Shared by Deborah Goonan, Independent American Communities Blog
Here’s a report from Huffington Post Canada, about a Toronto condominium (strata) association – 40 Panorama Court – where owners will soon see association fees of $2000 per month. That’s up from the $1200 per month they are currently paying.
Think Your Condo Fees Are Too High? These Owners Will Be Paying $2,000 A MonthThe Huffington Post Canada | By William Alcopra
It’s the price owners pay when common maintenance is neglected for years, to avoid raising monthly assessments. Either you were one of the lucky owners that bailed out before assessment hikes, or you’re one of these unfortunate unit owners that now has to pay for many years of neglect.
What might have started out as an affordable place to live has now become totally unaffordable. Can’t pay? Then you will probably lose your condo to a foreclosure sale. It’s unlikely you’ll find a buyer if you try to sell, unless the buyer pays a low price to compensate for high assessment fees.
This isn’t the first time homeowners association members have had to cough up thousands of dollars in special assessments of monthly increases, and it won’t be the last.
Not long ago I saw a report about Embassy II Towers, a Fort Lauderdale Beach, FL condo association facing a $60,000 special assessment, also due to years of deferred maintenance and artificially low condo fees.
How can you avoid running into this problem? Before you buy, you can examine financial reports of the Association, particularly the Reserve Study, to see if it’s properly funded. You can also ask about the Association’s delinquency rate, to get a sense for whether or not owners are paying regularly. If you already own a condo or single family home in an owners association, you can also inquire about these financial matters. However, whether or not they will be addressed depends on who is serving on the Board, and what your neighbors are willing to do about saving up for long term repairs.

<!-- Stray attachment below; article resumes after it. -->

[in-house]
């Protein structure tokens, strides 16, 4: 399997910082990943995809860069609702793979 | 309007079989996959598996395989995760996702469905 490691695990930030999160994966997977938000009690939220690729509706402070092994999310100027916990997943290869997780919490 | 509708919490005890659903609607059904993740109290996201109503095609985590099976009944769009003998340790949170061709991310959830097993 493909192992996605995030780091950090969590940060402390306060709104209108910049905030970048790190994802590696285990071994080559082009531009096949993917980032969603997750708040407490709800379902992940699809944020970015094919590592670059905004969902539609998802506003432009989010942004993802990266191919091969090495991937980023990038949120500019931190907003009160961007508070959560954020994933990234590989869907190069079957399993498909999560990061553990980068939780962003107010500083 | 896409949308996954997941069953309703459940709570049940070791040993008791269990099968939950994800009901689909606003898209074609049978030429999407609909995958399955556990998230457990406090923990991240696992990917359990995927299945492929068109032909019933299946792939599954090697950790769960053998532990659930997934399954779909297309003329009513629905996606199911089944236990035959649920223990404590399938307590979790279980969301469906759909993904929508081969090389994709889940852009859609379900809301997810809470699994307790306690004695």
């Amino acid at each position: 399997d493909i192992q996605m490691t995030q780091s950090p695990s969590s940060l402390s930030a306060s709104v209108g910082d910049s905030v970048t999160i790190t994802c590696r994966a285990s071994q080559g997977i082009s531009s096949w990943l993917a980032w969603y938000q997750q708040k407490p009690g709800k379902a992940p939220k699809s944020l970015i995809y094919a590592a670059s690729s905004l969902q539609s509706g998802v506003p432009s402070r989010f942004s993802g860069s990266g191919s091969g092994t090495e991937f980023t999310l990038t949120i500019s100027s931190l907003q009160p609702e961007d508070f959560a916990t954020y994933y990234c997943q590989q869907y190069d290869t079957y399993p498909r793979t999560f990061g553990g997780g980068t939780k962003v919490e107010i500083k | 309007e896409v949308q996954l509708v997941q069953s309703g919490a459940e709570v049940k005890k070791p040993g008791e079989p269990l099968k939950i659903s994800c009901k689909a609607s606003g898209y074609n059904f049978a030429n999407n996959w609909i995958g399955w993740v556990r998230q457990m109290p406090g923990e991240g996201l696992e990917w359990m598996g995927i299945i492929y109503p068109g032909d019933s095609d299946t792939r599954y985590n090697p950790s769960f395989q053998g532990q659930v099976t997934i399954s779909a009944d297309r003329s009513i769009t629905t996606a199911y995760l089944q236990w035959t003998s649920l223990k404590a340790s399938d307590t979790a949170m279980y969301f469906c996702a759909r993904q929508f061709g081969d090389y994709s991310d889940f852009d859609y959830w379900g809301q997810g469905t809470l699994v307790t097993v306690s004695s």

Sometimes a special assessment is needed to make repairs due to construction defects, as is the case for Signature Place in St. Petersburg, FL. The building needs $8.7 million in emergency repairs, which will cost owners anywhere from $10,000 to $132,000 apiece, based upon the size of their units. Although the case is currently being litigated, it’s unlikely owners will recoup their total costs to repair allegedly defective construction.
As a potential buyer, you might also investigate whether the developer has been involved in litigation regarding construction defects. But if the matter was handled through Arbitration, there won’t be any public record of the settlement.
In other words, no matter what you do, you may not be able to prevent being hit in the face with unexpected assessment increases.
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